A traveling phlebotomist performs the same duties as a regular phlebotomist working in a doctor’s office, hospital or other institution. The duties of a phlebotomist may include:
- Interpreting the doctor’s orders
- Talking with the patient
- Choosing the correct needle size or gauge
- Choosing the appropriate vacuum tubes
- Labeling the blood collection tubes appropriately
- Puncturing an appropriate vein
- Doing a skin prick
- Transporting the blood samples safely to the lab
- Disposing of hazardous wastes appropriately
Those are the main general duties of most phlebotomists. One who travels might perform only a few of those functions, if not all of them. He or she could perform different ones depending on the particular employer.
Employers who usually require their phlebotomists to travel include the American Red Cross, specifically the Red Cross Blood Services, and mobile blood banks. Life insurance companies and companies that provide health care services on an occasional basis at senior centers and nursing homes are other potential employers.
Depending on the employer, the phlebotomist may be required to provide his or her own transportation. In other words, unless you are travelling inside the mobile blood bank, you would probably need to drive your own vehicle to work.
There are some special short-term jobs for the traveling phlebotomist. Major factories, mines or other industries opening up in rural areas sometimes need a whole team of healthcare providers to work for them at least on a temporary basis. That could be an option for you.
Usually the companies want a pre-employment physical for their new hires. If there are no hospital services in the area, they hire medical professionals that are willing to travel and they pay very well. In other words, the traveling phlebotomist salaries can be quite high. But they can also be temporary, so that’s something to consider carefully.
The job requirements are similar to those of any phlebotomy technician. The only unique consideration is that you could be required to work in different states and different states have different licensing or certification requirements.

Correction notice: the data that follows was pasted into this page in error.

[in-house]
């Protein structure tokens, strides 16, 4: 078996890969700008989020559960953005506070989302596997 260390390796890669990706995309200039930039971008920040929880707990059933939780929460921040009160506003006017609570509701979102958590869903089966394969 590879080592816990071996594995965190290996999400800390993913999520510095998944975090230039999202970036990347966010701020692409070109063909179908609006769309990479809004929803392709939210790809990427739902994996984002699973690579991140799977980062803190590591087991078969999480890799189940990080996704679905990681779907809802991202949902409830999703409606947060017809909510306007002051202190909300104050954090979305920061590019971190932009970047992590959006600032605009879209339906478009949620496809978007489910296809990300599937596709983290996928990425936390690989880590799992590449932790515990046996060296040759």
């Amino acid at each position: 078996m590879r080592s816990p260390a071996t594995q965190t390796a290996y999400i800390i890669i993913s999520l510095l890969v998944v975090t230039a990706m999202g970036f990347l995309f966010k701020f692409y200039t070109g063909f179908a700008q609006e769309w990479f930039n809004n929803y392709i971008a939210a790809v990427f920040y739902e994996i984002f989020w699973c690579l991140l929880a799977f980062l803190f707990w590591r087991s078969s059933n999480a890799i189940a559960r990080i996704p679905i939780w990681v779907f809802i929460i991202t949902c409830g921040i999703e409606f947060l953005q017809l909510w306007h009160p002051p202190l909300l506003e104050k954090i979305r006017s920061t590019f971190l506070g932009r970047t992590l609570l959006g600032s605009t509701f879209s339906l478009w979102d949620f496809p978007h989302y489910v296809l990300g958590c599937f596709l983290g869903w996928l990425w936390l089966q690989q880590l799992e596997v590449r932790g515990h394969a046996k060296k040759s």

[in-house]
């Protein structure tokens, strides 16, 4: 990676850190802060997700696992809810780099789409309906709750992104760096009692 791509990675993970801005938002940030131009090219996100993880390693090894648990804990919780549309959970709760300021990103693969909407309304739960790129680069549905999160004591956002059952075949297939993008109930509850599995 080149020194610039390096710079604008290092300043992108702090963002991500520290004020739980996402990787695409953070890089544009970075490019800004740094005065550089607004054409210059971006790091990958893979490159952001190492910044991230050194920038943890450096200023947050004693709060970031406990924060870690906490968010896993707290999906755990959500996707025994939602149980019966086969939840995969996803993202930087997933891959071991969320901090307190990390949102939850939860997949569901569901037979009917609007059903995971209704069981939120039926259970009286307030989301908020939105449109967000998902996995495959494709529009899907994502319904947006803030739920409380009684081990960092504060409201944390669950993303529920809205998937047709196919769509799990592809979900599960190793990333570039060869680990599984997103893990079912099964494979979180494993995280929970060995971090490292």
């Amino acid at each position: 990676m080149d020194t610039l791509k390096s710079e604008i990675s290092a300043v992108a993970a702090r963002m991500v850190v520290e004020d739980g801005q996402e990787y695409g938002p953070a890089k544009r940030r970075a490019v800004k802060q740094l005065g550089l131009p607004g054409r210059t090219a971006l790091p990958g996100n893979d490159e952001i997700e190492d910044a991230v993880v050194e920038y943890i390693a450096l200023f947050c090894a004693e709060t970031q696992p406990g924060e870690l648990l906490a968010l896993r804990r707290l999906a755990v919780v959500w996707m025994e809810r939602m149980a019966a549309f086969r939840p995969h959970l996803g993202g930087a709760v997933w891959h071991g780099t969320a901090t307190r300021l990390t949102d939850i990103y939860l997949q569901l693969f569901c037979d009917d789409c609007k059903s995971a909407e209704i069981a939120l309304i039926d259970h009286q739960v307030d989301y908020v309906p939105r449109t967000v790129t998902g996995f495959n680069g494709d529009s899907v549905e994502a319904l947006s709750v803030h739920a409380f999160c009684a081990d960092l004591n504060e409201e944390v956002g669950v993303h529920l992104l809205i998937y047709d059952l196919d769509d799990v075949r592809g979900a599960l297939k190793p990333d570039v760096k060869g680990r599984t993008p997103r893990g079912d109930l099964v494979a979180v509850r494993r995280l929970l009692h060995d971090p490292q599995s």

For example, if you were required to travel to California, you would need to take the California State Department of Health certification test for phlebotomists. If you held a Florida certification and were caught practicing in California without a certificate from the Department of Health, you could be fined.
Some jobs require only occasional travel. For example, an insurance company could have their phlebotomists travel to various locations throughout the city. The insurer would reimburse the phlebotomist for travel-related expenses, gas and usually pay a certain amount for mileage. Mileage is also a legitimate deduction on the income tax return of a traveling phlebotomist, which can be helpful.
It could be possible to create your own business if you want to travel and you want to become a phlebotomist. Some phlebotomists work for several different employers, travelling to various locations on an as-needed basis.
You would need the skills, training and certifications, just as you would if you were going to work for a single employer and you would likely be classified as a contractor, which could mean that you were working without benefits. There are drawbacks, but working for yourself is an option if you really want to be a traveling phlebotomist.